Today, I'm talking relish!

This was my first attempt and I can't say enough about the ease and results.  One thing that did jump out at me was the color of the results...why wasn't my relish green?  I now know they add blue dye to relish, EEK...no need, just change your expectation...it is so worth the small effort.

I adapted this recipe from Genius Kitchen

Tangy Pickle Relish

makes 6-7 1/2 pint jars

INGREDIENTS:

  • 3 lbs cucumbers , peeled and seeds removed
  • 2 -3 sweet onions
  • 1⁄4 cup pickling salt
  • 3 cups white vinegar
  • 1/2 cup sugar
  • 5-6 garlic cloves, minced
  • 2 teaspoons dill seeds
  • 2 teaspoons mustard seeds
  • 2 teaspoons celery seeds
  • 1⁄2 teaspoon turmeric
  • red pepper flakes to taste

DIRECTIONS

  1. Finely chop cucumbers and onions. I use a food processor and do smaller batches to be sure not too fine.  Place in a large bowl and sprinkle with salt, stir well. Let stand for 1 hour.
  2. Drain mixture in a colander, rinse under cold water and drain again, pressing out any excess moisture.
  3. In a large pot, bring vinegar, sugar, garlic, dill seed, mustard seed, celery seed, and pepper flakes to a boil.
  4. Add cucumber mixture, bring to a boil again, stirring frequently. Reduce heat and simmer for 10 minutes. 
  5. Remove from heat, add the turmeric and mix well.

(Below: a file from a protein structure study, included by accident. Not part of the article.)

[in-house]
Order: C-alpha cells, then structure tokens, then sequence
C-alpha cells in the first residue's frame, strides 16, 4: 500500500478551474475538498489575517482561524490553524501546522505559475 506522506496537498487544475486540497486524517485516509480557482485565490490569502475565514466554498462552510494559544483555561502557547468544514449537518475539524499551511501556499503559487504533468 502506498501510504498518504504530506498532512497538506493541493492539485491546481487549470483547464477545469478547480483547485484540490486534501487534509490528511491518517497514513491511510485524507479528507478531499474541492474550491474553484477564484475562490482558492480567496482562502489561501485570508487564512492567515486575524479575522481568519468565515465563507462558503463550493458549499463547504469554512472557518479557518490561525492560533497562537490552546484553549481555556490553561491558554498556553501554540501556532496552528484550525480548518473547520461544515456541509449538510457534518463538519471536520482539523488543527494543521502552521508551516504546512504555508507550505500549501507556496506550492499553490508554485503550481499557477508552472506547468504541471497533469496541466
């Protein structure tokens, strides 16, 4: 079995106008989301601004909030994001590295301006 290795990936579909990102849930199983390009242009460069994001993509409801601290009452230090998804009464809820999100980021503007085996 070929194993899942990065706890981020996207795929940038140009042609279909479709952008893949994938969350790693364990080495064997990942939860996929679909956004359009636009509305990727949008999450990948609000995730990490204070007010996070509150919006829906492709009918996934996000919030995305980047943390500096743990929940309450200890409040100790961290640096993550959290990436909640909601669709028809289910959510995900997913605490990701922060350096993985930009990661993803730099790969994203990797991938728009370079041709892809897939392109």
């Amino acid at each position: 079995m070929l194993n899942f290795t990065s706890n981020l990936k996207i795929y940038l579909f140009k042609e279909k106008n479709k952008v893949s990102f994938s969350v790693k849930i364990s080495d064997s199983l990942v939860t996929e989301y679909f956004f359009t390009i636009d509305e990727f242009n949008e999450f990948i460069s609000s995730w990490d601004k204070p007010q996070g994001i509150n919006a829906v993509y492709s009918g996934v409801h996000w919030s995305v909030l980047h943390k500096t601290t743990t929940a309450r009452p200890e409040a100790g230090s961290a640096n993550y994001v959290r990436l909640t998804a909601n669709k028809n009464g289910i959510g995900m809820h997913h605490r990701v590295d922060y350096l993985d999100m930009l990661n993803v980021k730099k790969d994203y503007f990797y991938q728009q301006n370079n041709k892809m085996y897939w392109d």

6. Pour into sterilized jars, leaving 1/2 inch head space. Seal with lids and rings. Process in boiling water bath in canner for 10 minutes.

 

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Mother Nature's Way

It is with a heavy heart I say good bye to my beloved Ares.  Of all the happenings on a farm, dealing with death and loss is the most difficult.  It happens often in a farmers world.  We are careful to watch over the sheep, chickens, and llamas but sometimes you just don't know what might happen.  Often it's a predator but sometimes they just go down with some unusual affliction.  Very often, it's sometime before your vet can get there and you have to do the best you can.   From the raccoon eating chickens, the snake stealing eggs and eating chicks, the buzzards coming in on your lambs or the parasites that take the weakest sheep...each death is sad.  

Some just hurt worse then others.

This boy got me.

Towering over me, this gentle llama stood with majesty and grace. 

Towering over me, this gentle llama stood with majesty and grace.